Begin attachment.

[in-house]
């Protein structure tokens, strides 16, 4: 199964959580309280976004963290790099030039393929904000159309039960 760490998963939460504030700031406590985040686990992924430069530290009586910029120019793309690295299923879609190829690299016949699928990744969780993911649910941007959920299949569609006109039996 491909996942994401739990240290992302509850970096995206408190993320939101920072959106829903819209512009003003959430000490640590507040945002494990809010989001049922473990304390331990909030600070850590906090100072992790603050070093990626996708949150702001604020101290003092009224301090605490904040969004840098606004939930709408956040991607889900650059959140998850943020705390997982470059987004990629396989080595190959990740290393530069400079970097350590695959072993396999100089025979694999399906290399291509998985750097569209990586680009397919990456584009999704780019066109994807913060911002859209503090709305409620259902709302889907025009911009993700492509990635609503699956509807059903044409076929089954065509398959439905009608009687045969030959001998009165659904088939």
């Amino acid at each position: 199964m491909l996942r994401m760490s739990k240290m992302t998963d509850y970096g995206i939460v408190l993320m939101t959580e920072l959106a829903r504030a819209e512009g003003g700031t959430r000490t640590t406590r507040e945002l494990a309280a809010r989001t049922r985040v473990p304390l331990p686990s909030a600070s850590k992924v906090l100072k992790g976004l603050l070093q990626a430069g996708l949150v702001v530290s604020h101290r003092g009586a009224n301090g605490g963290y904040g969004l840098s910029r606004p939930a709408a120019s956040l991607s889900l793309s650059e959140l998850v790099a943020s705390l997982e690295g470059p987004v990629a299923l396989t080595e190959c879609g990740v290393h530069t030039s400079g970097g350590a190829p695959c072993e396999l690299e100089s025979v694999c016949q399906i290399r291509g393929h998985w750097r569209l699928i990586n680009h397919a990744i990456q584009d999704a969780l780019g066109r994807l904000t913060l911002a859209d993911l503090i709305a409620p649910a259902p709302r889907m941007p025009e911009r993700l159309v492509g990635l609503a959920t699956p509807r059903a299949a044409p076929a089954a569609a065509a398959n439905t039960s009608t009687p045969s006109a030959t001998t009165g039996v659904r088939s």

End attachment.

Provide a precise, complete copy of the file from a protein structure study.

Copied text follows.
[in-house]
């Protein structure tokens, strides 16, 4: 199964959580309280976004963290790099030039393929904000159309039960 760490998963939460504030700031406590985040686990992924430069530290009586910029120019793309690295299923879609190829690299016949699928990744969780993911649910941007959920299949569609006109039996 491909996942994401739990240290992302509850970096995206408190993320939101920072959106829903819209512009003003959430000490640590507040945002494990809010989001049922473990304390331990909030600070850590906090100072992790603050070093990626996708949150702001604020101290003092009224301090605490904040969004840098606004939930709408956040991607889900650059959140998850943020705390997982470059987004990629396989080595190959990740290393530069400079970097350590695959072993396999100089025979694999399906290399291509998985750097569209990586680009397919990456584009999704780019066109994807913060911002859209503090709305409620259902709302889907025009911009993700492509990635609503699956509807059903044409076929089954065509398959439905009608009687045969030959001998009165659904088939």
């Amino acid at each position: 199964m491909l996942r994401m760490s739990k240290m992302t998963d509850y970096g995206i939460v408190l993320m939101t959580e920072l959106a829903r504030a819209e512009g003003g700031t959430r000490t640590t406590r507040e945002l494990a309280a809010r989001t049922r985040v473990p304390l331990p686990s909030a600070s850590k992924v906090l100072k992790g976004l603050l070093q990626a430069g996708l949150v702001v530290s604020h101290r003092g009586a009224n301090g605490g963290y904040g969004l840098s910029r606004p939930a709408a120019s956040l991607s889900l793309s650059e959140l998850v790099a943020s705390l997982e690295g470059p987004v990629a299923l396989t080595e190959c879609g990740v290393h530069t030039s400079g970097g350590a190829p695959c072993e396999l690299e100089s025979v694999c016949q399906i290399r291509g393929h998985w750097r569209l699928i990586n680009h397919a990744i990456q584009d999704a969780l780019g066109r994807l904000t913060l911002a859209d993911l503090i709305a409620p649910a259902p709302r889907m941007p025009e911009r993700l159309v492509g990635l609503a959920t699956p509807r059903a299949a044409p076929a089954a569609a065509a398959n439905t039960s009608t009687p045969s006109a030959t001998t009165g039996v659904r088939s």